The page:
RACHEL: On the issue of intelligence—tainted evidence and those things—were you ever present at meetings at which the interrogation of prisoners, like Abu Zubaida, other prisoners in those early days, where the interrogation was directed? Where specific interrogation techniques were approved. It has been reported on a couple of different sources that there were Principals Meetings, which you would have typically been there, where interrogations were almost play-by-play discussed.
POWELL: They were not play-by-play discussed but there were conversations at a senior level as to what could be done with respect to interrogation. I cannot go further because I don't have knowledge of all the meetings that took place or what was discussed at each of those meetings and I think it's going to have to be the written record of those meetings that will determine whether anything improper took place.
But it was always the case that, at least from the State Department's standpoint, we should be consistent with the requirements of the Geneva Convention. And that's why this was such a controversial, controversial issue. But you’ll have to go, and in due course I think we all will go, to the written record of what memos were signed. I'm not sure what memos were signed or not signed. I didn't have access to all of that information.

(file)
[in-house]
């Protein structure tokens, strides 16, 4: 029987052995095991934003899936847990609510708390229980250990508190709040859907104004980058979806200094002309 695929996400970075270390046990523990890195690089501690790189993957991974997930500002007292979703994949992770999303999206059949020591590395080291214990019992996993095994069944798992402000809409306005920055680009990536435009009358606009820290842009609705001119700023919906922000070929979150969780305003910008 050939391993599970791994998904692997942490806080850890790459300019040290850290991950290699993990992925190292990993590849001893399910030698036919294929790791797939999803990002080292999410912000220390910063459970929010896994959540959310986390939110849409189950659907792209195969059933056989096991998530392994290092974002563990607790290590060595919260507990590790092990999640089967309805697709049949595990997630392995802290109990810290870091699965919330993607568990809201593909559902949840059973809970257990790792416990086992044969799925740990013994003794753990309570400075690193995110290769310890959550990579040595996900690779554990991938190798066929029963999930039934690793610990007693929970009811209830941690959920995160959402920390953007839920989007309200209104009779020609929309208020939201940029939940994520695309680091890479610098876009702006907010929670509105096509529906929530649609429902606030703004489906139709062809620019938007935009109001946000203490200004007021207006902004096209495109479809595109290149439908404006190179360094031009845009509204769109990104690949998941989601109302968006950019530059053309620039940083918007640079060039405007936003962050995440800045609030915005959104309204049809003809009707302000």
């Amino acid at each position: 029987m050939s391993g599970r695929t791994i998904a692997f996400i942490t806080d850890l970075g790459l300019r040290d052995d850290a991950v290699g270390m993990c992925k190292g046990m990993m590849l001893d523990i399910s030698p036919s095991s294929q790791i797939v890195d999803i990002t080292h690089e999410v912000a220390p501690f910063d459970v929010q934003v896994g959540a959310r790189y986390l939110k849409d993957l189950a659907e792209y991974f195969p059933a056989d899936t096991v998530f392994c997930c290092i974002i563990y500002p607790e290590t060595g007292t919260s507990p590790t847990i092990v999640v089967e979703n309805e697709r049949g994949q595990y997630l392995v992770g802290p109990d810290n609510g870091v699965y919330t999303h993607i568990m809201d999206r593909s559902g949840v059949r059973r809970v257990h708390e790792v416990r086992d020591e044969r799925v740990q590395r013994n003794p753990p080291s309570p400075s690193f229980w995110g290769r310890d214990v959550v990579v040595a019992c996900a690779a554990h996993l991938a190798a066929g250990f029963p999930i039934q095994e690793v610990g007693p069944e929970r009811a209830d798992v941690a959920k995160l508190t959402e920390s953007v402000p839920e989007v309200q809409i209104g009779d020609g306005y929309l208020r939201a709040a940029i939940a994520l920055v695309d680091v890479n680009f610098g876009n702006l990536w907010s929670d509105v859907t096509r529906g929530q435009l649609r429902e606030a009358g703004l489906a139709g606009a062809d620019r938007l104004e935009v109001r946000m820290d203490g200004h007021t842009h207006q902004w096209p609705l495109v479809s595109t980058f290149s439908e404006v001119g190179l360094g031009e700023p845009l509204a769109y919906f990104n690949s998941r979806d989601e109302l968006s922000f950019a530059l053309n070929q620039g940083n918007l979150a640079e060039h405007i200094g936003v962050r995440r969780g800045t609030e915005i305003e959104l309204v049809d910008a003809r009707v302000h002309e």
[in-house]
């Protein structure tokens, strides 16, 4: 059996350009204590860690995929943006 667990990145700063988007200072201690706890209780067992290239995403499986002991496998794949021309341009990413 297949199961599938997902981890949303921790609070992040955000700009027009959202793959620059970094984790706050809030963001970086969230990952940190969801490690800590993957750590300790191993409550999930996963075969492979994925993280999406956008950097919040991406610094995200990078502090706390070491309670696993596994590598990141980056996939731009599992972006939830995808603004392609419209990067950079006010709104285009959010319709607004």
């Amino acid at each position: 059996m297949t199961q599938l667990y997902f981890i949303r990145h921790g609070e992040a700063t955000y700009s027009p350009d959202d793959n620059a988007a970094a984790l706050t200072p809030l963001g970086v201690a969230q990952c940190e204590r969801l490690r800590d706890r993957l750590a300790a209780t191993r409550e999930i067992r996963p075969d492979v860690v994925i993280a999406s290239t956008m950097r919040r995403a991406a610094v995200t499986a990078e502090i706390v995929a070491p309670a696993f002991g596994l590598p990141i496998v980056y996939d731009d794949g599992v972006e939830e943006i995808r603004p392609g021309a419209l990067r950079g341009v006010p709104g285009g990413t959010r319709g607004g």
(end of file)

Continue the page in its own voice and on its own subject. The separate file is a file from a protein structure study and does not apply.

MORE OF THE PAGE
MADDOW: If there was a meeting, though, at which senior officials were saying, were discussing and giving the approval for sleep deprivation, stress positions, water boarding, were those officials committing crimes when they were giving that authorization?
POWELL: You’re asking me a legal question. I mean I don't know that any of these items would be considered criminal. And I will wait for whatever investigations that the government or the Congress intends to pursue with this.
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